The radiation produced by a blackbody radiator at different temperatures

In the past, the ideal source of white light was considered a blackbody radiator at 5800K, truncated to 400-700nm. That means: the light that is generated by something that has a temperature of 5800 Kelvin and does not reabsorb the radiation it produces. Such a 'hot' object does not just generate visible light, it also produces infrared and ultraviolet, stuff we cannot see. Truncating it to 400-700nm means that we cut out all of that invisible light. That is how you get to 250 lm/W.

However, such a light source puts out a bit more green than it does red and blue. You could also for instance make a light source that produces some more blue and a bit less green. This would make something that also looks very white, but has a different luminous efficacy. What I am trying to say here is that there is no one set number that defines the 'ideal' white source. It is somewhere between 200 and 300 lm/W, and that is all I can tell you. There are even ways to get more than that, by tinkering with the light spectrum.

Different LED spectra that all produce light we perceive as 'white'

Now here is the kicker: LEDs are actually able to theoretically (and even currently in lab conditions) get very close to that number! No other light source can do this. All other light sources have theoretical limits on their luminous efficacy, but not LEDs. This makes them definitely the light source of the future. Let me reiterate this, because it is really important in understanding why LEDs are such important devices: they have no unsurmountable physical problems to prevent them from being an ideal light source! So let us pretend we live in the future and outfit our theoretical ideal LCD monitor with a backlight made of these ultra-good 250 lm/W LEDs.

The attenuating effect of polarizers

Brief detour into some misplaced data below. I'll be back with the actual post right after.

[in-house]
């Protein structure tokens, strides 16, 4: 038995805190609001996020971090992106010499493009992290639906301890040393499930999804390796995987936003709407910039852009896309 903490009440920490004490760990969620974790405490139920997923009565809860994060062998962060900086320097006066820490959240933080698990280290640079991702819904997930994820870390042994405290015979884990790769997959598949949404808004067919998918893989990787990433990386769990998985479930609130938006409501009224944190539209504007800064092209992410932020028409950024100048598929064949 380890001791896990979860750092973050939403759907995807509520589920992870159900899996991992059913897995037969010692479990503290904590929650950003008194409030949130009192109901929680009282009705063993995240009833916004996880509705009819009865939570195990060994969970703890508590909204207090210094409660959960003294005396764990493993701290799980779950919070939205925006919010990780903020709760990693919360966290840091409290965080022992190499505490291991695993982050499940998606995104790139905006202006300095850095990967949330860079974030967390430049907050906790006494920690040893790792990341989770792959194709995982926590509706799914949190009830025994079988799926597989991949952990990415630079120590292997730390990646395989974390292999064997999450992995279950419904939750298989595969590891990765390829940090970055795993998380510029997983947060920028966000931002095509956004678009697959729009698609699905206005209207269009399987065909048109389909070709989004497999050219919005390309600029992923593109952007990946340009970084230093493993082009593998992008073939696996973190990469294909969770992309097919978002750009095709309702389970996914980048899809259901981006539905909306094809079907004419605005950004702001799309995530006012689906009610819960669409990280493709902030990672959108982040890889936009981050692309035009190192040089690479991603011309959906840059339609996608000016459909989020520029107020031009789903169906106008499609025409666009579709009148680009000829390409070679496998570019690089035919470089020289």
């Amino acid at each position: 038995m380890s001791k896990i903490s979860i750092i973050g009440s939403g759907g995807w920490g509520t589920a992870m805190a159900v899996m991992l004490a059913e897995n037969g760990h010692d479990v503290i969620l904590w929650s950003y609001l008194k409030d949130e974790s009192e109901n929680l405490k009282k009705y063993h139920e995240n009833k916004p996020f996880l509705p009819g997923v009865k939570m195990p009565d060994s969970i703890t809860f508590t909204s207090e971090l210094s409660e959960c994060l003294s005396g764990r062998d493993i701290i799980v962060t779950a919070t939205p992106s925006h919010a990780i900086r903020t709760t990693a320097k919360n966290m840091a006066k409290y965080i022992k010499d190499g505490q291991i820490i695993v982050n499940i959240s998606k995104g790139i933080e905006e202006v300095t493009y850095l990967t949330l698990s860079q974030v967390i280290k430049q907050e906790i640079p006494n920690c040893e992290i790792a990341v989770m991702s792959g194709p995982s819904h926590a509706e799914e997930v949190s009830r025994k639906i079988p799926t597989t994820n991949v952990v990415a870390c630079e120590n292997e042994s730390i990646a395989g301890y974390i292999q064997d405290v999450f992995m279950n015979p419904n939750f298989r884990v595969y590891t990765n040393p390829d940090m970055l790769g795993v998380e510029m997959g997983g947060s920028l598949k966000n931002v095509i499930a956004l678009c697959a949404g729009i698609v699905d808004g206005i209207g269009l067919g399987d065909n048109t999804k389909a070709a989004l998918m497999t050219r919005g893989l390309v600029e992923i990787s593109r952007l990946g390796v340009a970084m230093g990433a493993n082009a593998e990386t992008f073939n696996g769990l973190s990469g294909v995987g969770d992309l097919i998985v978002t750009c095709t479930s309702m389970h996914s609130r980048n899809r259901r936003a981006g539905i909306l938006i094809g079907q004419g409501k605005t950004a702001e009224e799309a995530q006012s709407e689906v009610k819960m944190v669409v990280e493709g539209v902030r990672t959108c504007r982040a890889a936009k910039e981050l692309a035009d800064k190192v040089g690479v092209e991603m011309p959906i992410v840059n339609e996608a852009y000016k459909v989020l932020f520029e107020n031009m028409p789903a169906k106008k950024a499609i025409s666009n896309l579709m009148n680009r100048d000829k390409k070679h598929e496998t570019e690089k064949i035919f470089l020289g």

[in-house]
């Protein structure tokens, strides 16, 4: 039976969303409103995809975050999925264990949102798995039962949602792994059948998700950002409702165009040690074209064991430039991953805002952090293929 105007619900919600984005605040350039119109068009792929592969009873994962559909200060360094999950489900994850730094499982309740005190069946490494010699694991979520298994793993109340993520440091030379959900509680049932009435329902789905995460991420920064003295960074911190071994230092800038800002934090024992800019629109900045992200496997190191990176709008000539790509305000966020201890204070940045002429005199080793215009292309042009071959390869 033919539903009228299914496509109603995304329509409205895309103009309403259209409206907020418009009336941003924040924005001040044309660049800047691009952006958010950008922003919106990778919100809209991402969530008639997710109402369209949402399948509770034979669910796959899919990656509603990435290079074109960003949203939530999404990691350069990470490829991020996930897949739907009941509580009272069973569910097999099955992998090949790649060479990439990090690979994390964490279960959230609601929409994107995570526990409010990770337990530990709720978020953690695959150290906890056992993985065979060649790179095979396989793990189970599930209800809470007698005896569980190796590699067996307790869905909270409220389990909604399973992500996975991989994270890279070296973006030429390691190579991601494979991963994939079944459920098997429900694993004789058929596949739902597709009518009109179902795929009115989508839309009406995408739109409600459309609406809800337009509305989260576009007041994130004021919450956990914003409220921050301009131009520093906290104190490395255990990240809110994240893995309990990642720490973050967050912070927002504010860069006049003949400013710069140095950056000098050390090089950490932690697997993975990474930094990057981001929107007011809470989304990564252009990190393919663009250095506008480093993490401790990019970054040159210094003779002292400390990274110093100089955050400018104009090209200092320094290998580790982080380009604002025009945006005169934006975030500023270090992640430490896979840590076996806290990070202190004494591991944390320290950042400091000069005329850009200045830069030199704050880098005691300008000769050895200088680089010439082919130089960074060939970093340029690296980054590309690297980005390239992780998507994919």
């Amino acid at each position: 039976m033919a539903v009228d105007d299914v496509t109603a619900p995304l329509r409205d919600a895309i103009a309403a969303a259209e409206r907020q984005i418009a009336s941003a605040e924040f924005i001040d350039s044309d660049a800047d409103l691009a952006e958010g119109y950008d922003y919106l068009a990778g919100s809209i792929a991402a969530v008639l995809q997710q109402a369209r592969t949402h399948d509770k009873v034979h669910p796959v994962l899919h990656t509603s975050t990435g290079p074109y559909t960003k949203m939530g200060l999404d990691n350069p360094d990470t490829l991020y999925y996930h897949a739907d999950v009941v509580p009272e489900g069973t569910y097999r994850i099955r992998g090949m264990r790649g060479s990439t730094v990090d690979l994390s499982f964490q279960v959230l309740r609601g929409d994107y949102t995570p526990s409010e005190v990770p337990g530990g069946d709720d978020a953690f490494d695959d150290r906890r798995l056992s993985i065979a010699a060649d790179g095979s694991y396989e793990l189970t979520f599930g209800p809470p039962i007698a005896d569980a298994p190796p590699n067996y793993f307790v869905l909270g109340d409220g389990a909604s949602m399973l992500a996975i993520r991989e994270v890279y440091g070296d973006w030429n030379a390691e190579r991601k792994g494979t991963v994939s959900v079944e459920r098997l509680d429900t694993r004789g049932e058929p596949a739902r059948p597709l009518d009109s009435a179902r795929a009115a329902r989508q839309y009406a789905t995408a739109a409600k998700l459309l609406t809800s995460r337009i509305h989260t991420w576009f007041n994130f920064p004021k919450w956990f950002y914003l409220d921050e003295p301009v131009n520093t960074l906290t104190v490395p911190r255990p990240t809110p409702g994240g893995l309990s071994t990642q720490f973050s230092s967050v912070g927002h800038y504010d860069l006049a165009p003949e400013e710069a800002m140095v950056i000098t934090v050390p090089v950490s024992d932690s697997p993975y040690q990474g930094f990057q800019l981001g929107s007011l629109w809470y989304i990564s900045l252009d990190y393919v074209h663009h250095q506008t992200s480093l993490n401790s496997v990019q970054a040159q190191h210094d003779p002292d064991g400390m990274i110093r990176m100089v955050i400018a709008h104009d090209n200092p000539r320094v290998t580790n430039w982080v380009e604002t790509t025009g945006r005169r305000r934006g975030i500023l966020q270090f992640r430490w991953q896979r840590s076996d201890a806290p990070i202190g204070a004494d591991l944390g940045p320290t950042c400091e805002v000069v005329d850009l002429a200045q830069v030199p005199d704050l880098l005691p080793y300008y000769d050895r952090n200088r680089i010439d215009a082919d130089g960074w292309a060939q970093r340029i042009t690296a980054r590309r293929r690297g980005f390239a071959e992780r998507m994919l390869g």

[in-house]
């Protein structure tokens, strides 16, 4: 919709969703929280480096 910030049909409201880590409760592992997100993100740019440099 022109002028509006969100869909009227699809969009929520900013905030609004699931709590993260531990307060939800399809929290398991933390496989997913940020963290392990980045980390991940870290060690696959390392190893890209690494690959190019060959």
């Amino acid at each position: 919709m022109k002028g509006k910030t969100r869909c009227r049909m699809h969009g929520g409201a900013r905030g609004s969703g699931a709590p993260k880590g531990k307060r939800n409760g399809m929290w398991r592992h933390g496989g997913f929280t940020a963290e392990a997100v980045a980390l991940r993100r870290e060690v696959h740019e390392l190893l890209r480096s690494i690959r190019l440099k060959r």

Polarization of light
This light 'wave' is 'vibrating', or polarized in the Y-direction

Now this light from the backlight passes through ideal polarizers. An ideal polarizer is an element that is perfectly transparent for light of a single polarization angle. How much of the light is left behind the polarizers if you shine that super-sexy LED backlight onto it? To calculate this, we need to regard the polarization angle of light as two perpendicular waves, X and Y. Only one of the perpendicular components, say Y, can pass through the polarizer, not the other. We also assume that all polarization angles exist equally in the light generated by the backlight. So we can regard the distribution of polarization angles as constant while the contribution of Y as a function of the polarization angle is simply the sine function:

Distribution of polarization angles

Now, we can visually see what proportion of incident light is passed through a polarizer: this is the area of the sine divided by the area of the polarization distribution, i.e. 50%

Excellent. There is an ideal polarizer for you. It passes on about 50% of the incident light if that light is universally polarized. The other part of the LCD panel that stops light is the color filter. If three colors are used and the spectra of these colors do not overlap and at the same time don't leave holes in the spectrum, irrespective of the relative size of the color filters, it will pass on exactly 1/3rd of the light*. The rest of our ideal panel is, well, ideal. The liquid crystals do not stop any light, nor do the various material interfaces. There is also no diffusion. This leaves us with the grand total of 16.7% of incident backlight that eventually passes through towards the user.

This is actually not dramatically different from practical results. See for instance this topic here. LCD transmittance here is tested as somewhere in the neighborhood of 5-9%. Now, this may seem very different from my theoretical 16.7%, but as you may remember from the first chapter, the transistor and wiring (especially on these old panels) really block a lot of light. The rest of the difference can be explained by the LCD itself not being 100% transmissive. In practice, the best current LCDs have a total transmittance of somewhere in the neighborhood of 9%.

The end result: the 1.2W 24" monitor